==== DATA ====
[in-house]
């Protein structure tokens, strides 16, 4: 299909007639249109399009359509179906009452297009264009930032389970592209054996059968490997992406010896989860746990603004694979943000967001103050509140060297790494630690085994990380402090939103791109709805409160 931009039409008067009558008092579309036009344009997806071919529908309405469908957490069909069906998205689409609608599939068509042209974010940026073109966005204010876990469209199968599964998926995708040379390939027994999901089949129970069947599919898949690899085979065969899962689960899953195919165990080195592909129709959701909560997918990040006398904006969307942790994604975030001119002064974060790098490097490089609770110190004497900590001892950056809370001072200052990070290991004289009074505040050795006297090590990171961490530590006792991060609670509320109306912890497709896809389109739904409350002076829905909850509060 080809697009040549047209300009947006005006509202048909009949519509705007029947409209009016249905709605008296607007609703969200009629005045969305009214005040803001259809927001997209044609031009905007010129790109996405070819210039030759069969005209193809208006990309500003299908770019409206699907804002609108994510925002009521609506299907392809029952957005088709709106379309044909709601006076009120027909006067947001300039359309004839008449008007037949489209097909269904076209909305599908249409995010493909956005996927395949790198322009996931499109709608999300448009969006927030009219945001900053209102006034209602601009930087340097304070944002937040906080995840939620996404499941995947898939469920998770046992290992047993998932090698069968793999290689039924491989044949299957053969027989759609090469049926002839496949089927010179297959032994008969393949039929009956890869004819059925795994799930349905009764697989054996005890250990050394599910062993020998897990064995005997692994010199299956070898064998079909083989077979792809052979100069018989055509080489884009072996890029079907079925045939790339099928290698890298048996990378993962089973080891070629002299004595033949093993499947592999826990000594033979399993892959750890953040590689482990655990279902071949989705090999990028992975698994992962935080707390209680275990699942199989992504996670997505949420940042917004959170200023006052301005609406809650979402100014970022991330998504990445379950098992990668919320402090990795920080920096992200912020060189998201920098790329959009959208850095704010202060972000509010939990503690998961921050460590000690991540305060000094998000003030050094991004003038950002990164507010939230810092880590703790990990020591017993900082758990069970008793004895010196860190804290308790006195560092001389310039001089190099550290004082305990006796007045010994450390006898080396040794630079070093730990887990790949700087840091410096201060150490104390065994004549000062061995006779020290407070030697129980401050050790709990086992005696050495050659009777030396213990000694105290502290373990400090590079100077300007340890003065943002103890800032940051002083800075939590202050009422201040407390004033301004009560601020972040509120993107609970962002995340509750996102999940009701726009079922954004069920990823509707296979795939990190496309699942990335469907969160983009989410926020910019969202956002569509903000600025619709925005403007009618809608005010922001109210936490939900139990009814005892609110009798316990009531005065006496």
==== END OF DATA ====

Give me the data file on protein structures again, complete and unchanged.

[in-house]
């Protein structure tokens, strides 16, 4: 299909007639249109399009359509179906009452297009264009930032389970592209054996059968490997992406010896989860746990603004694979943000967001103050509140060297790494630690085994990380402090939103791109709805409160 931009039409008067009558008092579309036009344009997806071919529908309405469908957490069909069906998205689409609608599939068509042209974010940026073109966005204010876990469209199968599964998926995708040379390939027994999901089949129970069947599919898949690899085979065969899962689960899953195919165990080195592909129709959701909560997918990040006398904006969307942790994604975030001119002064974060790098490097490089609770110190004497900590001892950056809370001072200052990070290991004289009074505040050795006297090590990171961490530590006792991060609670509320109306912890497709896809389109739904409350002076829905909850509060 080809697009040549047209300009947006005006509202048909009949519509705007029947409209009016249905709605008296607007609703969200009629005045969305009214005040803001259809927001997209044609031009905007010129790109996405070819210039030759069969005209193809208006990309500003299908770019409206699907804002609108994510925002009521609506299907392809029952957005088709709106379309044909709601006076009120027909006067947001300039359309004839008449008007037949489209097909269904076209909305599908249409995010493909956005996927395949790198322009996931499109709608999300448009969006927030009219945001900053209102006034209602601009930087340097304070944002937040906080995840939620996404499941995947898939469920998770046992290992047993998932090698069968793999290689039924491989044949299957053969027989759609090469049926002839496949089927010179297959032994008969393949039929009956890869004819059925795994799930349905009764697989054996005890250990050394599910062993020998897990064995005997692994010199299956070898064998079909083989077979792809052979100069018989055509080489884009072996890029079907079925045939790339099928290698890298048996990378993962089973080891070629002299004595033949093993499947592999826990000594033979399993892959750890953040590689482990655990279902071949989705090999990028992975698994992962935080707390209680275990699942199989992504996670997505949420940042917004959170200023006052301005609406809650979402100014970022991330998504990445379950098992990668919320402090990795920080920096992200912020060189998201920098790329959009959208850095704010202060972000509010939990503690998961921050460590000690991540305060000094998000003030050094991004003038950002990164507010939230810092880590703790990990020591017993900082758990069970008793004895010196860190804290308790006195560092001389310039001089190099550290004082305990006796007045010994450390006898080396040794630079070093730990887990790949700087840091410096201060150490104390065994004549000062061995006779020290407070030697129980401050050790709990086992005696050495050659009777030396213990000694105290502290373990400090590079100077300007340890003065943002103890800032940051002083800075939590202050009422201040407390004033301004009560601020972040509120993107609970962002995340509750996102999940009701726009079922954004069920990823509707296979795939990190496309699942990335469907969160983009989410926020910019969202956002569509903000600025619709925005403007009618809608005010922001109210936490939900139990009814005892609110009798316990009531005065006496």